"I remember thinking that the Spaniards left such a good impression on everybody in Turkey. After the first game, we all thought that. That was the beginning of their generation which ruled for the next 15 to 20 years... After all, they are still here, still enjoying what started back then. We beat them in 2001, we played them in 2002 again and we knew that they will be huge. It just goes to show that long-term investments and hard work that Spain put in their sports, their clubs, academies, camps, it all pays off. It only takes patience."
Spain finished in third spot in Turkey, right behind Yugoslavia and the hosts. The intimidating atmosphere of Abdi Ipekci is still in Stojakovic's head.
"2001 was also the birth of that great Turkish generation of players. Hedo (Turkoglu) was coming off his first NBA season, (Mehmet) Okur was there, our guy Mirsad (Turkcan), (Ibrahim) Kutluay... An interesting team, no doubt. They had the crowd behind them, and used it perfectly, all the excitement, the drive that the fans were giving them, they looked charged up. I remember their path to the Final was crazy, that game against Germany in the Semis... or against Croatia in the Quarter-Finals, it's amazing that they survived all of that and reached the Final."
But, they were powerless against Pesic's perfect boys, as was the rest of the world just a year later in Indianapolis.
With back-to-back trophies, the transition to the new generation was seemingly completed, and the nation would rule the world of basketball for years to come, right?
It turned out that 2001 and 2002 were the two last time that the blue, white and red stood atop the podium.
Stojakovic and the rest of the team celebrate winning the FIBA Basketball World Cup 2002
The order of the colors on the flag changed once Serbia and Montenegro parted ways. Serbia came close in 2009, 2014, 2016 and 2017, but the last step was always too high, whether the opponents were Spain, USA or Slovenia.
"There are so many factors that influence you in tournaments like these. We had the talents with Teodosic, Bogdanovic, Bjelica, but sometimes it seemed like we just needed a bit of luck on our side, too. In those Finals that they've played in the World Cup, the Olympics and the EuroBasket, it seemed that they got there while missing key players," Stojakovic said.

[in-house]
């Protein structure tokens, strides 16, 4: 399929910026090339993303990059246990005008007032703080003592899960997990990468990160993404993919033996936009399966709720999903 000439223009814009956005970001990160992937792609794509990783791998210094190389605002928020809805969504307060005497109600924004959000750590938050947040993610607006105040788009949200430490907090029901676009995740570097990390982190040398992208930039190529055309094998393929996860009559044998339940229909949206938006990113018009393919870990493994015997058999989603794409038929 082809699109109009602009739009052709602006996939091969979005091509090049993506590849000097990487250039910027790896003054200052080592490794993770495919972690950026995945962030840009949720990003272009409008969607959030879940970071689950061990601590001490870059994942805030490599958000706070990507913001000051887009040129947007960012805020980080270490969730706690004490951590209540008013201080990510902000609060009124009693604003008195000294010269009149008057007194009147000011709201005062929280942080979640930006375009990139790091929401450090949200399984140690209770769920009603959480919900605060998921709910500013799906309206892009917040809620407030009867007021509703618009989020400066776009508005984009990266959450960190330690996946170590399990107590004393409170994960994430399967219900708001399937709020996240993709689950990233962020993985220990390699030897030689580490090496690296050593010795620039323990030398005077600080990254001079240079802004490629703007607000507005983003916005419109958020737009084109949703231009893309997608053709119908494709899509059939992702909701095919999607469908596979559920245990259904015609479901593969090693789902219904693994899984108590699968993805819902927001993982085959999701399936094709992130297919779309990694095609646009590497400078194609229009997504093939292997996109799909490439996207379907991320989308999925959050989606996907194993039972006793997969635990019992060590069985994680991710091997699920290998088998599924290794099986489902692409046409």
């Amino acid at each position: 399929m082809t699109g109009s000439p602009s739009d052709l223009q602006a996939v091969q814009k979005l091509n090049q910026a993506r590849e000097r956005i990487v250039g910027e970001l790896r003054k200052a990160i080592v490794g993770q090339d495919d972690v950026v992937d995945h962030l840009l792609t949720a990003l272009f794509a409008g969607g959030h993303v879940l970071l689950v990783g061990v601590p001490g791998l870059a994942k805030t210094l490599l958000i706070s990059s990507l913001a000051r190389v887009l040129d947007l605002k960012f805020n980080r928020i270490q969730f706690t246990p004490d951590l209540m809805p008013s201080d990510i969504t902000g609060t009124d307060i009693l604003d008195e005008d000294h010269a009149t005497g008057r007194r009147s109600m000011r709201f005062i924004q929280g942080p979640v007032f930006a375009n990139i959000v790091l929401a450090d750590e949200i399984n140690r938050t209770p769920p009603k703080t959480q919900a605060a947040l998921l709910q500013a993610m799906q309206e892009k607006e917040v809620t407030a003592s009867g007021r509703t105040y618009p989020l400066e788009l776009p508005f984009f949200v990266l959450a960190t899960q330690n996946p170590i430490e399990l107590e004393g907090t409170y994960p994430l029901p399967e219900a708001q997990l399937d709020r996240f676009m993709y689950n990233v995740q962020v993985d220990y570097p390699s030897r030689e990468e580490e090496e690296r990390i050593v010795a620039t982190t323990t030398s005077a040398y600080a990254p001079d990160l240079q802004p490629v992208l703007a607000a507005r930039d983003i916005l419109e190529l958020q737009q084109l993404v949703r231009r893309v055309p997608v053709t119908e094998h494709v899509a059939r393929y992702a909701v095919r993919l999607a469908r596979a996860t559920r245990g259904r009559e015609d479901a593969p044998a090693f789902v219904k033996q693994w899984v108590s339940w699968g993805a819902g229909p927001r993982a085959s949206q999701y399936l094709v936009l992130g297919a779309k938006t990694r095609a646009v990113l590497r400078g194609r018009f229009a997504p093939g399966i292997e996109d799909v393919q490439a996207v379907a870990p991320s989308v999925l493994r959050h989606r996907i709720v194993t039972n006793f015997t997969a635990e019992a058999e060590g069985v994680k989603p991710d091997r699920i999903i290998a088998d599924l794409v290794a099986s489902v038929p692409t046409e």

"I don't know if we should be worried about losing the Finals all the time, but when you look at the situation right now from a neutral stance - Serbian teams are always talented. Now it's just a matter of drawing motivation, getting everybody on the same page, enjoying what Nikola Jokic and Bogdan Bogdanovic can do over the next five to seven years together, and we need to take advantage of it, to finally pick up gold somewhere. FIBA EuroBasket seems like a good opportunity to do it. But it's a process. Tournament formats are always tricky, just one absence can change everything."
Not only has Stojakovic been a part of the last championship winning Serbian teams, but he was also the last Serbian player to be selected as the Most Valuable Player of a FIBA event, back in 2001. When Yugoslavia won the FIBA Basketball World Cup 2002, it was Dirk Nowitzki who picked up the award. How long will we have to wait for a Serbian player to pick up the MVP trophy?
"That's a tough question. Okay, Bogdan and Jokic have proved year after year that they have the quality to do it, but so many things have to go your way to do it. It's never about one or two guys. That's why the line between a win and a defeat is so thin. It's a really tricky subject to try and discuss," Stojakovic said.
He is absolutely correct. It wasn't about one or two guys with the 2001 Yugoslavia, either. Because after you stopped Stojakovic, you had to silence Dejan Bodiroga, Milan Gurovic, Predrag Drobnjak, Vlado Scepanovic, Dejan Tomasevic, Marko Jaric, Dragan Tarlac, Sasa Obradovic, Igor Rakocevic, Dejan Milojevic and Veselin Petrovic. Add coach Pesic to the equation, too.
As close as it gets to perfection.